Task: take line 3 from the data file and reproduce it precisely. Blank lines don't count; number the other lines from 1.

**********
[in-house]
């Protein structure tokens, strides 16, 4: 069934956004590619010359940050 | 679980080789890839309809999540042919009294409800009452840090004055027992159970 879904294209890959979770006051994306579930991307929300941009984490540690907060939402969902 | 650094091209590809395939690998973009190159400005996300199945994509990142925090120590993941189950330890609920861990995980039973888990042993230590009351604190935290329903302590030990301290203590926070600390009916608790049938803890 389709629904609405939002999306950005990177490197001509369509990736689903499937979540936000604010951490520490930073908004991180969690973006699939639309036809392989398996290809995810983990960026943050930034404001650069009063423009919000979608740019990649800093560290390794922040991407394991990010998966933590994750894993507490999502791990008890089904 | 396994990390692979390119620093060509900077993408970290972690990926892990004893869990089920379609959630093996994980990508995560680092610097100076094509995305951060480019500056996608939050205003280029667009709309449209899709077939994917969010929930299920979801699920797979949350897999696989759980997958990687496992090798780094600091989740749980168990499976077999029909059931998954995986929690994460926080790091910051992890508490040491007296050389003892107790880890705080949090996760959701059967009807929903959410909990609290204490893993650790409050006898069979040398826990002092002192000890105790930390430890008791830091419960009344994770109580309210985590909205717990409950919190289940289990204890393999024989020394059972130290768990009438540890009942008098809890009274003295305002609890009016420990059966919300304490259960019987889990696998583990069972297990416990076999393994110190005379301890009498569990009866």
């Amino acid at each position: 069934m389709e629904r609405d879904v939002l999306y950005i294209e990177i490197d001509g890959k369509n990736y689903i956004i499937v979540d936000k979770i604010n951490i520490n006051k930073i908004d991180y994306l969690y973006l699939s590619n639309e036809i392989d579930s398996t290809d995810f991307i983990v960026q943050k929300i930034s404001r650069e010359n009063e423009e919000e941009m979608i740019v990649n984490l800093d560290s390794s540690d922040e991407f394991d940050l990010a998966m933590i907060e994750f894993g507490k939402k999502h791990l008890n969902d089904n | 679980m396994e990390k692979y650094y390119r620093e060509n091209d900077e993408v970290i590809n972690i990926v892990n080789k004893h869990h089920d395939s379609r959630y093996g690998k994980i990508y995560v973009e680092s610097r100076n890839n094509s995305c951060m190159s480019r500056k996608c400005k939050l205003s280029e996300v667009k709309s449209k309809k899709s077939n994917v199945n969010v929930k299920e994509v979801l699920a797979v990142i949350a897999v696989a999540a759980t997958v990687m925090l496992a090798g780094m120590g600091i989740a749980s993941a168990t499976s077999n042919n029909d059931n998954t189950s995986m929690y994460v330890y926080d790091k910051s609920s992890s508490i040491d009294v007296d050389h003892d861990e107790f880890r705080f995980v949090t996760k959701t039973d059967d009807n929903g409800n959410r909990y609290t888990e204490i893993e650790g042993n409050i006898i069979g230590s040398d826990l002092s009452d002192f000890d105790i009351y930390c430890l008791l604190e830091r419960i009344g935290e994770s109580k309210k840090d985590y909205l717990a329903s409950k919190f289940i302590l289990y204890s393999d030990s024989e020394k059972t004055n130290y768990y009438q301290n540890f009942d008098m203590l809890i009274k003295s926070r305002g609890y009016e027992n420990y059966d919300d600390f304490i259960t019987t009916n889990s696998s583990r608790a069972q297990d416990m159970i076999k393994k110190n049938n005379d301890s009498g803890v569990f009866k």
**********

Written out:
């Amino acid at each position: 069934m389709e629904r609405d879904v939002l999306y950005i294209e990177i490197d001509g890959k369509n990736y689903i956004i499937v979540d936000k979770i604010n951490i520490n006051k930073i908004d991180y994306l969690y973006l699939s590619n639309e036809i392989d579930s398996t290809d995810f991307i983990v960026q943050k929300i930034s404001r650069e010359n009063e423009e919000e941009m979608i740019v990649n984490l800093d560290s390794s540690d922040e991407f394991d940050l990010a998966m933590i907060e994750f894993g507490k939402k999502h791990l008890n969902d089904n | 679980m396994e990390k692979y650094y390119r620093e060509n091209d900077e993408v970290i590809n972690i990926v892990n080789k004893h869990h089920d395939s379609r959630y093996g690998k994980i990508y995560v973009e680092s610097r100076n890839n094509s995305c951060m190159s480019r500056k996608c400005k939050l205003s280029e996300v667009k709309s449209k309809k899709s077939n994917v199945n969010v929930k299920e994509v979801l699920a797979v990142i949350a897999v696989a999540a759980t997958v990687m925090l496992a090798g780094m120590g600091i989740a749980s993941a168990t499976s077999n042919n029909d059931n998954t189950s995986m929690y994460v330890y926080d790091k910051s609920s992890s508490i040491d009294v007296d050389h003892d861990e107790f880890r705080f995980v949090t996760k959701t039973d059967d009807n929903g409800n959410r909990y609290t888990e204490i893993e650790g042993n409050i006898i069979g230590s040398d826990l002092s009452d002192f000890d105790i009351y930390c430890l008791l604190e830091r419960i009344g935290e994770s109580k309210k840090d985590y909205l717990a329903s409950k919190f289940i302590l289990y204890s393999d030990s024989e020394k059972t004055n130290y768990y009438q301290n540890f009942d008098m203590l809890i009274k003295s926070r305002g609890y009016e027992n420990y059966d919300d600390f304490i259960t019987t009916n889990s696998s583990r608790a069972q297990d416990m159970i076999k393994k110190n049938n005379d301890s009498g803890v569990f009866k």